DAY 11: THE TAMING OF THE SHREW: THE MERRINESS OF CHRISTMAS
Here the allusion to Christmas is so subtle, the Bard has to use the very word ‘Christmas’ to alert us to it. Christopher Sly represents a sly portrayal of the Prodigal Son. The religious promise of Christmas is that the birth of Jesus will rid of us of our woes and make us all merry again. How’s that working out for you? The work Jesus did gave us the free choice to enjoy abundant, health, wealth, and happiness, but most of us have a lot of self-forgiveness work to do before we can fully experience the Christmas presence.
In an opening scene that is often omitted from productions, Sly is now to be shown the play within the play (that is not without its superficial controversies) in order to dissolve his melancholy.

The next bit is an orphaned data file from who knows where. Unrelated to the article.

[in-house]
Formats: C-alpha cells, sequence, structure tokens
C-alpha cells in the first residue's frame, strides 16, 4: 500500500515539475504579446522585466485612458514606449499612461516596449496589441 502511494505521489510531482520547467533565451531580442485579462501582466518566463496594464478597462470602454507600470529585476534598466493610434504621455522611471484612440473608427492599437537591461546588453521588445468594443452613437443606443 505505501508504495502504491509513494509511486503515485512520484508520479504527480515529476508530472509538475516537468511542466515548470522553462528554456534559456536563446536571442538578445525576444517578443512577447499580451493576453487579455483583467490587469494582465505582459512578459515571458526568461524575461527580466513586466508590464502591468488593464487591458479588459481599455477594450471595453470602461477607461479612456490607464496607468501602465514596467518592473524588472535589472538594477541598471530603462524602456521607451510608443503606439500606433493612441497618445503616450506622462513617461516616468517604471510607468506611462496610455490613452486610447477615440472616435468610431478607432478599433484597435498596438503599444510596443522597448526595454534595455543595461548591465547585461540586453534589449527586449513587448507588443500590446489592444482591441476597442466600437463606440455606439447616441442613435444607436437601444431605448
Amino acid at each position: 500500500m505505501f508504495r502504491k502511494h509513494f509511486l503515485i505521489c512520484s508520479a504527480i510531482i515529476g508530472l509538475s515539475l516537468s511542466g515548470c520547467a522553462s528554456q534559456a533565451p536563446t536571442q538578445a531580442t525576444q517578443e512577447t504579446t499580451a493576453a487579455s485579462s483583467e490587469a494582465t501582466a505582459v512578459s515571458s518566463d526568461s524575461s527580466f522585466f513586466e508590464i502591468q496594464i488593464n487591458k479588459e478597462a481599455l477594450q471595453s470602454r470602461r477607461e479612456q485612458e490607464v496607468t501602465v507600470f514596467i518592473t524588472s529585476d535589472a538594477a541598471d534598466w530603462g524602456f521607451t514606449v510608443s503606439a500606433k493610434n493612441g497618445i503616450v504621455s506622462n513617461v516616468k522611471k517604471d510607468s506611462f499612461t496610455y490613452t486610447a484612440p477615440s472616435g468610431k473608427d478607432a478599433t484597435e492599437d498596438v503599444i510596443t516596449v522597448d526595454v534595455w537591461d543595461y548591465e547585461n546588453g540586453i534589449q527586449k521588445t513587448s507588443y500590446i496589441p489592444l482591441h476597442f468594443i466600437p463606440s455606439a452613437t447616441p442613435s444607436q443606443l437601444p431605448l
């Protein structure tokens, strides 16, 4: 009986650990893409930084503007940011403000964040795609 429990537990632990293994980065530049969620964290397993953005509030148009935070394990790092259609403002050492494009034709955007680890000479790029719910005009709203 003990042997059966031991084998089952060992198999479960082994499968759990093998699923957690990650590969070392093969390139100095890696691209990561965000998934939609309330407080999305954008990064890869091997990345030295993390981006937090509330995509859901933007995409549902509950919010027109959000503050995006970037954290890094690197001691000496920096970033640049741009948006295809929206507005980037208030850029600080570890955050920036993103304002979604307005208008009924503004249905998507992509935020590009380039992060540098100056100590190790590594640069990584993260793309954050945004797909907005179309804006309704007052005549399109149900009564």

Seeing too much sadness hath congealed your blood,
And melancholy is the nurse of frenzy:
Therefore they thought it good you hear a play
And frame your mind to mirth and merriment,
Which bars a thousand harms and lengthens life.
Marry I will let them play it. Is not a comonty A Christmas gambold or a tumbling trick?
No, my good lord, it is more pleasing stuff.
As the play plays on we are treated to a farcically camouflaged story of the coming of the Christ, starring Petruchio – featuring one of my favourite motifs of the ‘Palm Sunday’ triumphal entry of Jesus into Jerusalem riding an ass.
Christmas allusion? Gets my vote. Let me know what you think.
SHAKESPEARE’S SECRET COMPASS:
A FREE MASTERCLASS IN USING THE BARDPOWER IN 12TH NIGHT
If music be the food of love, play on.